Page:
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Telco capex could level out in 2023, Dell'Oro reports

While global telecom capex is forecasted to increase by 3% this year due in part to increased wireless investments in the US and non-mobile spending in China, analysts at Dell'Oro Group predict that capex growth will taper off in 2023 and 2024.

In 2021, worldwide telecom capex, the total of wireless and wireline telecom investments, increased 9% year-over-year in nominal USD terms, which are dollars unadjusted for inflation. Manufacturing revenues for telecom equipment are forecasted to increase by 4% in 2022.

"Telco investments, in general, have shown remarkable resilience to external factors including COVID-19 containment measures, supply chain disruptions and economic uncertainties," said Stefan Pongratz, VP and analyst with Dell'Oro Group, in a statement. "Surging wireless investments in the US taken together with non-mobile capex expansions in China will keep the momentum going in 2022."

China is already showing signs of slowing its 5G investment – China Telecom plans to reduce 5G investment by nearly 11% to 34 billion yuan (US$5.34 billion) this year, reported Light Reading's Robert Clark in March. China Mobile has budgeted 110 billion yuan (US$17.3 billion) for spending on 5G networks in 2022, a 3.5% decline.

In the US, Dish Network is among service providers upping their 5G investments this year. Dish spent $1 billion on 5G-related capex in 2021 and plans to spend $2.5 billion in 2022 , reported Light Reading's Jeff Baumgartner in February.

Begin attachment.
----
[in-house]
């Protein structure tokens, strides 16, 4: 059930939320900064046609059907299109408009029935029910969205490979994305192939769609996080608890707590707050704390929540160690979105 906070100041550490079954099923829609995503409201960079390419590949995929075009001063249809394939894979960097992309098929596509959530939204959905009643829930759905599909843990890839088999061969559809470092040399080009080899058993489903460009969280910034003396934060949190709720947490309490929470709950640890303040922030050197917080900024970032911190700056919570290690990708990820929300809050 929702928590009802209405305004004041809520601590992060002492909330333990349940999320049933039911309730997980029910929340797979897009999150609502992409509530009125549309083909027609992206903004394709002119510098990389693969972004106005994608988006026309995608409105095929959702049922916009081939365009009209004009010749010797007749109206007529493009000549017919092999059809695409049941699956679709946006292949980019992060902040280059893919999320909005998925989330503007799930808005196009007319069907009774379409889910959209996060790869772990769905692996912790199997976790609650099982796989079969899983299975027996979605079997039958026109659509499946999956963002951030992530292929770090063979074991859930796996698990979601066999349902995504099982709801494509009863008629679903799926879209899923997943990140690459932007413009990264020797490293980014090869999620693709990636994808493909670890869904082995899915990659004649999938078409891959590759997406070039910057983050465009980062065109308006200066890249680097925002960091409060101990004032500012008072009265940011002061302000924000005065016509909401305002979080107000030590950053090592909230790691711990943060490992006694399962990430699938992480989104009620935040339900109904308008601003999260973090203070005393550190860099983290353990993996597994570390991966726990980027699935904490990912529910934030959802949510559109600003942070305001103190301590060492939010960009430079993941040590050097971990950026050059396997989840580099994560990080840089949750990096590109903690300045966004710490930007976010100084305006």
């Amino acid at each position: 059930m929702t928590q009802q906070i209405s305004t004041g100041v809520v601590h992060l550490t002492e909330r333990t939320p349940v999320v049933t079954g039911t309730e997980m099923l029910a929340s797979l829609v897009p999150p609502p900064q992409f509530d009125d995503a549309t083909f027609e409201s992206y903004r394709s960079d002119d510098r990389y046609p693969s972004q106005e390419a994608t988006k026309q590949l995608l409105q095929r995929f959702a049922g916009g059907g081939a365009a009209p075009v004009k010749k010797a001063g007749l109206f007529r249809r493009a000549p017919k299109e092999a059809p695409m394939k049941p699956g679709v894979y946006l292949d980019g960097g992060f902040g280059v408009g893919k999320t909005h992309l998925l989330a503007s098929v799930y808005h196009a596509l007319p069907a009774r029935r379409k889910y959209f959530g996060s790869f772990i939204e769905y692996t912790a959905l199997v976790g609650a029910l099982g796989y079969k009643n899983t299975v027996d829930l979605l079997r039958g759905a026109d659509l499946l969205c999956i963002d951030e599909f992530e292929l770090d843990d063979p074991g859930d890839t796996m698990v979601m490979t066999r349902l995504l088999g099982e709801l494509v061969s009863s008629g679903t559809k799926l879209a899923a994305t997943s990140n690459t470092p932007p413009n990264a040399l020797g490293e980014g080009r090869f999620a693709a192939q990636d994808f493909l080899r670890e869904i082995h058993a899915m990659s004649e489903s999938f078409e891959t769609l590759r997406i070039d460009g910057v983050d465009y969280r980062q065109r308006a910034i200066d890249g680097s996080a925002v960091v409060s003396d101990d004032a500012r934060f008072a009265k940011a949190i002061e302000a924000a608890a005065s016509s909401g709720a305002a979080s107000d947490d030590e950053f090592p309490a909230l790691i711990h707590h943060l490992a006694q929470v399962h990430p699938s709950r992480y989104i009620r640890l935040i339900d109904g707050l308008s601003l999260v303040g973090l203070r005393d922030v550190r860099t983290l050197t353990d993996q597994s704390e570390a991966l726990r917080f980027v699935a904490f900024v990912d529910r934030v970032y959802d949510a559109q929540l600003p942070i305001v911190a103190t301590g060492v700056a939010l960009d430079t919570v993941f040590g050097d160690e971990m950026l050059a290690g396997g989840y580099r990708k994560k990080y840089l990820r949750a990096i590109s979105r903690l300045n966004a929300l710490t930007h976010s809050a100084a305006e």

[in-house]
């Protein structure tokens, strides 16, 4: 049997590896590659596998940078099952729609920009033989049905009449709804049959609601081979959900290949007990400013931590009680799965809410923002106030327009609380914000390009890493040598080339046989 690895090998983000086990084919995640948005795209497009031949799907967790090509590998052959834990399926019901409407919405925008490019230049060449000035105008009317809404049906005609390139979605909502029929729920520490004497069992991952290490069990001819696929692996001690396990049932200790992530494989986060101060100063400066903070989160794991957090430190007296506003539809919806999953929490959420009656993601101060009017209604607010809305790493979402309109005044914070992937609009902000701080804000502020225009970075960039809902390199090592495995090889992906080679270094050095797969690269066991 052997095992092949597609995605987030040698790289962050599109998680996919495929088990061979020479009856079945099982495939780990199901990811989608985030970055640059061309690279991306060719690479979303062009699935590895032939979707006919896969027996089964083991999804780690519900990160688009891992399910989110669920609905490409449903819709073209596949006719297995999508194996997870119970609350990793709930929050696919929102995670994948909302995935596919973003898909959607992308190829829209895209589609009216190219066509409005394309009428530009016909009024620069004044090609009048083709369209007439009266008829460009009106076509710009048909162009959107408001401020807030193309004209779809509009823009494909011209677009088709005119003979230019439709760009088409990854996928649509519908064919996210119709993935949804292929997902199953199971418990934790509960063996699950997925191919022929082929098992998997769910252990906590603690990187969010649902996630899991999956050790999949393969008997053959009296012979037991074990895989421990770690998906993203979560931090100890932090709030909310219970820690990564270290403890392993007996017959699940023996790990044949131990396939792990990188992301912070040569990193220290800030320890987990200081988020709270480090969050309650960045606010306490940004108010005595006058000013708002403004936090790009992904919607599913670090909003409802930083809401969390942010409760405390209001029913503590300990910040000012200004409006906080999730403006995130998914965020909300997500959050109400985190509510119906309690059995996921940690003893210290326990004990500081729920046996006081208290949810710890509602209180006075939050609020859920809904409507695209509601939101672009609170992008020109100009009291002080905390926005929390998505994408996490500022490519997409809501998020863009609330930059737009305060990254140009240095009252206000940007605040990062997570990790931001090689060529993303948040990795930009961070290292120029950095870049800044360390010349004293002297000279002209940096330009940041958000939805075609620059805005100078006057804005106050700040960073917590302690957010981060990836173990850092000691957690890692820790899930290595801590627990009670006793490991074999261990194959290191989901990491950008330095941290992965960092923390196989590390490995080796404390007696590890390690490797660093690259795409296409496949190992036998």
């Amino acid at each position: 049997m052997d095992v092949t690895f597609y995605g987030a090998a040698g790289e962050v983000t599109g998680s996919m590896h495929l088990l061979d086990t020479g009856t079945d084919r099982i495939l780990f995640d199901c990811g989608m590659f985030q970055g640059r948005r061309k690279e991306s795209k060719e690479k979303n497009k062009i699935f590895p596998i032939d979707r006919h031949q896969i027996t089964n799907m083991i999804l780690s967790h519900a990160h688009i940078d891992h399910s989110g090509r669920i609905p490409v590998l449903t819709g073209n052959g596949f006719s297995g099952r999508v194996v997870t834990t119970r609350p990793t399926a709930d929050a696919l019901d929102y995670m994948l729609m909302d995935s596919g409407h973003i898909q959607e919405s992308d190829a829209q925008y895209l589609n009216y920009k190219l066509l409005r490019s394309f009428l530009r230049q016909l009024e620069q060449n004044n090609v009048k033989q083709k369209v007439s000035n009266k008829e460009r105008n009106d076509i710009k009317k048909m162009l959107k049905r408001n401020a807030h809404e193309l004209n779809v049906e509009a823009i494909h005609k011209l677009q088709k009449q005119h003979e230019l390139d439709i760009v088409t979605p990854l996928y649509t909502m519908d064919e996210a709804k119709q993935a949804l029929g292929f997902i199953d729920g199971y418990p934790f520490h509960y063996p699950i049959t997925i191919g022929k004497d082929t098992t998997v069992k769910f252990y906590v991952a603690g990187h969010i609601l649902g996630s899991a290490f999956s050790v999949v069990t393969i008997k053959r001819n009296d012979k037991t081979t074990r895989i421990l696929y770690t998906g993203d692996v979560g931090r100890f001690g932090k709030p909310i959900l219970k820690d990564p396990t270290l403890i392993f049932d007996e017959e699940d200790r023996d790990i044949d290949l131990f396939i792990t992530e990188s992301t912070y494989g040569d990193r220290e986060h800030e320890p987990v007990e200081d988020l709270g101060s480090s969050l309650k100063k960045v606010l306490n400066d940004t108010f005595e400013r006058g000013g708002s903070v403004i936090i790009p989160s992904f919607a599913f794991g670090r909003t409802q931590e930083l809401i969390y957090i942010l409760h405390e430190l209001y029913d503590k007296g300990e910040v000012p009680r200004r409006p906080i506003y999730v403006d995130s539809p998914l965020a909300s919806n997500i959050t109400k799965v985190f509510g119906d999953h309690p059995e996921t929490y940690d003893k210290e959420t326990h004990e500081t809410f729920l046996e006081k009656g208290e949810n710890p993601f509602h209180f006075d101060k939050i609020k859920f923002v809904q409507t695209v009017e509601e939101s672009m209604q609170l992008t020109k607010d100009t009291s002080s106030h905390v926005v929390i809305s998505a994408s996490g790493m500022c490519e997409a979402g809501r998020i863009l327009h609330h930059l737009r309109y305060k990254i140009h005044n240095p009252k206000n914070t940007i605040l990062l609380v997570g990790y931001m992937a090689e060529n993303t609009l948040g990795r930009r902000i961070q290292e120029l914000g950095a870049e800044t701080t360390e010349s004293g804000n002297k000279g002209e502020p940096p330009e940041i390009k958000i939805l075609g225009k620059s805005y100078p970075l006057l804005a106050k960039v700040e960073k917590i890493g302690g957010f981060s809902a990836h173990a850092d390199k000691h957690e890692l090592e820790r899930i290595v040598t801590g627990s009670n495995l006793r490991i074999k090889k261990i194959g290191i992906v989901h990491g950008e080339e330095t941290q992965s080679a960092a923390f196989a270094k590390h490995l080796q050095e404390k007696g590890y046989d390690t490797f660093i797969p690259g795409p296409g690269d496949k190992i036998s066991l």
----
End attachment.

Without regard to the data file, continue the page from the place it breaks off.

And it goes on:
Despite "a strong showing in 2021," capex growth in Europe will be more minimal this year, says Dell'Oro Group.

Researchers at IDC, however, don't expect telecom capex to drop until 2024: "COVID-19 has shown no long-term negative effects on telecommunications capex," said Daryl Schoolar, research director, Worldwide Telecommunications Insights, in a statement. "IDC expects 2021 capex will grow versus 2020 and show no decline until at least 2024."

In a positive turn of events, service providers have increased their network investments in response to increased demand for network speed and connectivity during the pandemic, adds Schoolar.

— Kelsey Kusterer Ziser, Senior Editor, Light Reading

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